My buddy GARDNSOUND recently bought a tape machine off Craigslist & refurbished it, so we've been using that a bit on our collab which will likely be on the album. So just random little fun stuff like that I haven't experimented with too much in the past, I want to mess with more. Mick Gordon said in his GDC talk "If you want to change the outcome, you need to change the process" (or something similar), so I'm trying to do that a bit.
PC: As for Phantasmagorical—the first obvious question is...well, why make a remix album?
Mr. B.: So, the original album just did really well, and people really liked it. And, I really enjoyed making it, and still enjoy listening to it from time to time, so I figured it'd be an interested idea to try & get artists I thought could do the things to those track ideas that I couldn't do. For instance, there's no way I could ever make a Virtual Rioted version of "Pleasure Seeker," but I was way too curious to hear what that would be like to not ask him to take a stab at it. Or "Not Behd," that's essentially me trying to be Culprate anyway, so why not get the real deal Culprate to just make that tune what I always wanted it to be :p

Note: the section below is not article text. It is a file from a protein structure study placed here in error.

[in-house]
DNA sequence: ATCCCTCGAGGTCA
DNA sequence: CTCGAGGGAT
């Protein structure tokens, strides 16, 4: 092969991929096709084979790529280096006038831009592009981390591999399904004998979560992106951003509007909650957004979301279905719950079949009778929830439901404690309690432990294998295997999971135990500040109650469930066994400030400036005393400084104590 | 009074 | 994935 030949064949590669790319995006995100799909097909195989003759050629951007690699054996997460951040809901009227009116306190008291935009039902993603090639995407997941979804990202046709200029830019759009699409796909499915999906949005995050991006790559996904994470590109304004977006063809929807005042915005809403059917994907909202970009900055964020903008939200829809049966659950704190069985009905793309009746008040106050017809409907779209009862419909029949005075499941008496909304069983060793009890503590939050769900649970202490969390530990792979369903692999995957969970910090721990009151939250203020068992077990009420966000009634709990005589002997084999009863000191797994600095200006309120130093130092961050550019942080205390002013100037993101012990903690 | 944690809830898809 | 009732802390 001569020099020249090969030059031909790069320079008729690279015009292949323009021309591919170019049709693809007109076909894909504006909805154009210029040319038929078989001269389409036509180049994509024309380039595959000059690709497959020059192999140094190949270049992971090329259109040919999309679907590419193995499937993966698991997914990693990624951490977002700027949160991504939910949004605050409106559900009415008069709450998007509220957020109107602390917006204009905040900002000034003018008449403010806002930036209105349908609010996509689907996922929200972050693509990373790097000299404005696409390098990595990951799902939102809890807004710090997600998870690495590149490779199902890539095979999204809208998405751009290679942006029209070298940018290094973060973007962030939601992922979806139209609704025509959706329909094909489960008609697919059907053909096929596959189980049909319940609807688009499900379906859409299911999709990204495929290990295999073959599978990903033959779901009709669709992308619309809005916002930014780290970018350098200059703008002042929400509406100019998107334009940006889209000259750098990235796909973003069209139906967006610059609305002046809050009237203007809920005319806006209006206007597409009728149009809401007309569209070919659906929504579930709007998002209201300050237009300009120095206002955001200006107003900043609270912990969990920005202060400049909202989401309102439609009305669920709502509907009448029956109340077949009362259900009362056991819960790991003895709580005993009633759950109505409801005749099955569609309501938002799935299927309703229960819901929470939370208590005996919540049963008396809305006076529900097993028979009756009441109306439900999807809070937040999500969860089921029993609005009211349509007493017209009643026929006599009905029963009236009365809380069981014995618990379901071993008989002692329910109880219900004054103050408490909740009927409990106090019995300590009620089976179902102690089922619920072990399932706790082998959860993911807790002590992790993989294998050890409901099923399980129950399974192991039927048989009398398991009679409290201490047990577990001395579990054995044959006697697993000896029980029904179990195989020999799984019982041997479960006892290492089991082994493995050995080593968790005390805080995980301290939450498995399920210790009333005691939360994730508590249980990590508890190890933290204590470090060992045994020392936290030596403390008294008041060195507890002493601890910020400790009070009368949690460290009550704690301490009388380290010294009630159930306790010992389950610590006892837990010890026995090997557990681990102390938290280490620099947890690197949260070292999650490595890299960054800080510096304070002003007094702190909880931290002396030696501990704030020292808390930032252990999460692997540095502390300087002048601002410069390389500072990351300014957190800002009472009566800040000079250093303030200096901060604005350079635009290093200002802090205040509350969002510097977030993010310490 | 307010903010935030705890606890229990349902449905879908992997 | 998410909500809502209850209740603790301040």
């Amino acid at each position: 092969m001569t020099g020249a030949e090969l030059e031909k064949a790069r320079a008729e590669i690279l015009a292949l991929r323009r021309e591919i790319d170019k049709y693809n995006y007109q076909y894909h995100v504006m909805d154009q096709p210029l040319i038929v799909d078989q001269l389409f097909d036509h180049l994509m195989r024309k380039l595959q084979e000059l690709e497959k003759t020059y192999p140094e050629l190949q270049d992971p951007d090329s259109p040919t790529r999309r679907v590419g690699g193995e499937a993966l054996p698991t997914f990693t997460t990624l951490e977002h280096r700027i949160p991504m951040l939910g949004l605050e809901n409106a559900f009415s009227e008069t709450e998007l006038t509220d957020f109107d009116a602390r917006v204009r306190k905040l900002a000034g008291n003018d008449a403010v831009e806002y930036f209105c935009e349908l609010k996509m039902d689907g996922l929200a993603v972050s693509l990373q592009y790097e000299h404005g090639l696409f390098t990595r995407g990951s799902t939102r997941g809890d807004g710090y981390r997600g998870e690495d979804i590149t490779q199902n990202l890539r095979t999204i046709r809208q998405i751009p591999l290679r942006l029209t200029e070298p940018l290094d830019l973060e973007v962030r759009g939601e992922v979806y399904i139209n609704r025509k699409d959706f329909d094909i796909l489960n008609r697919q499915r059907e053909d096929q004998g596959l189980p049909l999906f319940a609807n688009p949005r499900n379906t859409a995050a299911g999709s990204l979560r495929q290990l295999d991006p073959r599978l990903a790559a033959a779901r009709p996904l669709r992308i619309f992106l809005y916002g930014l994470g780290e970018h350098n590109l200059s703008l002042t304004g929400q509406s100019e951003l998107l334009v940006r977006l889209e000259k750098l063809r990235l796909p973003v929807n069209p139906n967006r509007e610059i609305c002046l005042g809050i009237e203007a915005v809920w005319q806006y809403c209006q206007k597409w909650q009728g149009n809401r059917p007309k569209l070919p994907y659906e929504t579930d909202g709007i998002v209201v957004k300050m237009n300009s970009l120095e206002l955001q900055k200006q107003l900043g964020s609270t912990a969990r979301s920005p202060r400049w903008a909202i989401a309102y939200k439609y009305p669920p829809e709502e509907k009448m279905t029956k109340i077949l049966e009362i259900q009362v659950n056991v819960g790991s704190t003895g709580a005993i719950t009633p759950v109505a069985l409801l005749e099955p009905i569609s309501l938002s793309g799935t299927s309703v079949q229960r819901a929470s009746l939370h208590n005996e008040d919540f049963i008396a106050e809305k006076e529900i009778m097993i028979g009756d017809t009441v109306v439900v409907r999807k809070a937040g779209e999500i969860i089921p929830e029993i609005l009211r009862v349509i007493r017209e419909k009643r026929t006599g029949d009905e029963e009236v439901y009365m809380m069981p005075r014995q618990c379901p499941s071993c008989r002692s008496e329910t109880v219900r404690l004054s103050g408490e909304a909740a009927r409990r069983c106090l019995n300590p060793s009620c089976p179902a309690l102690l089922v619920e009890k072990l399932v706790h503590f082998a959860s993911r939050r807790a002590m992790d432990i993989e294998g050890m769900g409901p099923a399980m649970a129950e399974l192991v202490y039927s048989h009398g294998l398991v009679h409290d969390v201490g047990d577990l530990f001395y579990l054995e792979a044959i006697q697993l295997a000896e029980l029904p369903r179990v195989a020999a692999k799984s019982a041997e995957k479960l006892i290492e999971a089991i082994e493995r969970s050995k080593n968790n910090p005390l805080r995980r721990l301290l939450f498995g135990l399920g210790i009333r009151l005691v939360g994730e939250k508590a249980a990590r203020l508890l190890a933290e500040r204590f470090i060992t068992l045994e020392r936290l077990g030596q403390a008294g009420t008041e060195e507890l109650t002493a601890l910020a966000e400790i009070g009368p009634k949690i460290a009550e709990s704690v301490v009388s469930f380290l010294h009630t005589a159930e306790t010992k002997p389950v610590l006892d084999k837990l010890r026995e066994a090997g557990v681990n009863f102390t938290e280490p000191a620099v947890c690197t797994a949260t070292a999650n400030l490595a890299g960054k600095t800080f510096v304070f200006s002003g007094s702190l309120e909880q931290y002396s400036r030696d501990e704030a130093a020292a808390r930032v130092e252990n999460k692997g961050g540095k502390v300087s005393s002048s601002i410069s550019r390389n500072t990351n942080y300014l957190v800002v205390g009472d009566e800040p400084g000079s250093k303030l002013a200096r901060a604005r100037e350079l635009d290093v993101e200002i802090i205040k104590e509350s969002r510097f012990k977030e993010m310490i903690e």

As a result, I think we have a second album basically that is just an enjoyable of a listen as the first, but with in some cases, better versions of the original tunes! And in a lot of cases, certainly more DJable versions the tunes!
PC: Why was Phantasmagoria in particular the right material to recontextualize in this way? I find it interesting that it's a remix of material that was already created collaboratively...like, Phantasmagorical is an extra layer of collab on top of already collaborative music? Meta collab, perhaps?
Mr. B.: Haha, yeah exactly, it's like a matryoshka doll of collabs xD
I think even with a second (or third) person on the tune, you can still only see so much of a tune's potential together, where as a remixer generally has no attachment to the original idea, so they're more inclined probably to just go a completely different direction with it, and I'm just always interested to see what that direction is & what else that idea can be.